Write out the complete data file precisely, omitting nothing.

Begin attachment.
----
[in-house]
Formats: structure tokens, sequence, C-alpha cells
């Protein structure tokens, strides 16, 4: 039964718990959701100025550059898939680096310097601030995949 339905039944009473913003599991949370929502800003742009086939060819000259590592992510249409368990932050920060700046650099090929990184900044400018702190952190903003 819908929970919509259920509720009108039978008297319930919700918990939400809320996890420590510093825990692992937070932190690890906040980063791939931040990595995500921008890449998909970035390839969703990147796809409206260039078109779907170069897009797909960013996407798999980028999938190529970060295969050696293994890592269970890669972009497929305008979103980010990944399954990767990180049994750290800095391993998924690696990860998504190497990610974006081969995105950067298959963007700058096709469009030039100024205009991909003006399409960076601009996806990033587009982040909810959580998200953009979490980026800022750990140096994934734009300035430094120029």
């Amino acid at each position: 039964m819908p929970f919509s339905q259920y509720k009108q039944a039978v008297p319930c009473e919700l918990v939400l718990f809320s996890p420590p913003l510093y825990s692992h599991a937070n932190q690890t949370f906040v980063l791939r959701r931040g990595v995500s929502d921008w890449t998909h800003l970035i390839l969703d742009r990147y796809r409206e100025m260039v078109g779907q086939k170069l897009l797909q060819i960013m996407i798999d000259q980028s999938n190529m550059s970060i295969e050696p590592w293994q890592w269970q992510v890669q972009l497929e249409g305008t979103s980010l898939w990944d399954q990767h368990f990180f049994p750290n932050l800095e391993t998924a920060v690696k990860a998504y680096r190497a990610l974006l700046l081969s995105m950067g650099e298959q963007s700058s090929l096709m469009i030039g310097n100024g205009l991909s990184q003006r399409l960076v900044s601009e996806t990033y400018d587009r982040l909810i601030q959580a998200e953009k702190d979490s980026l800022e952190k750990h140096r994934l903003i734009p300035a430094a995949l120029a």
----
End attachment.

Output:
[in-house]
Formats: structure tokens, sequence, C-alpha cells
């Protein structure tokens, strides 16, 4: 039964718990959701100025550059898939680096310097601030995949 339905039944009473913003599991949370929502800003742009086939060819000259590592992510249409368990932050920060700046650099090929990184900044400018702190952190903003 819908929970919509259920509720009108039978008297319930919700918990939400809320996890420590510093825990692992937070932190690890906040980063791939931040990595995500921008890449998909970035390839969703990147796809409206260039078109779907170069897009797909960013996407798999980028999938190529970060295969050696293994890592269970890669972009497929305008979103980010990944399954990767990180049994750290800095391993998924690696990860998504190497990610974006081969995105950067298959963007700058096709469009030039100024205009991909003006399409960076601009996806990033587009982040909810959580998200953009979490980026800022750990140096994934734009300035430094120029």
């Amino acid at each position: 039964m819908p929970f919509s339905q259920y509720k009108q039944a039978v008297p319930c009473e919700l918990v939400l718990f809320s996890p420590p913003l510093y825990s692992h599991a937070n932190q690890t949370f906040v980063l791939r959701r931040g990595v995500s929502d921008w890449t998909h800003l970035i390839l969703d742009r990147y796809r409206e100025m260039v078109g779907q086939k170069l897009l797909q060819i960013m996407i798999d000259q980028s999938n190529m550059s970060i295969e050696p590592w293994q890592w269970q992510v890669q972009l497929e249409g305008t979103s980010l898939w990944d399954q990767h368990f990180f049994p750290n932050l800095e391993t998924a920060v690696k990860a998504y680096r190497a990610l974006l700046l081969s995105m950067g650099e298959q963007s700058s090929l096709m469009i030039g310097n100024g205009l991909s990184q003006r399409l960076v900044s601009e996806t990033y400018d587009r982040l909810i601030q959580a998200e953009k702190d979490s980026l800022e952190k750990h140096r994934l903003i734009p300035a430094a995949l120029a």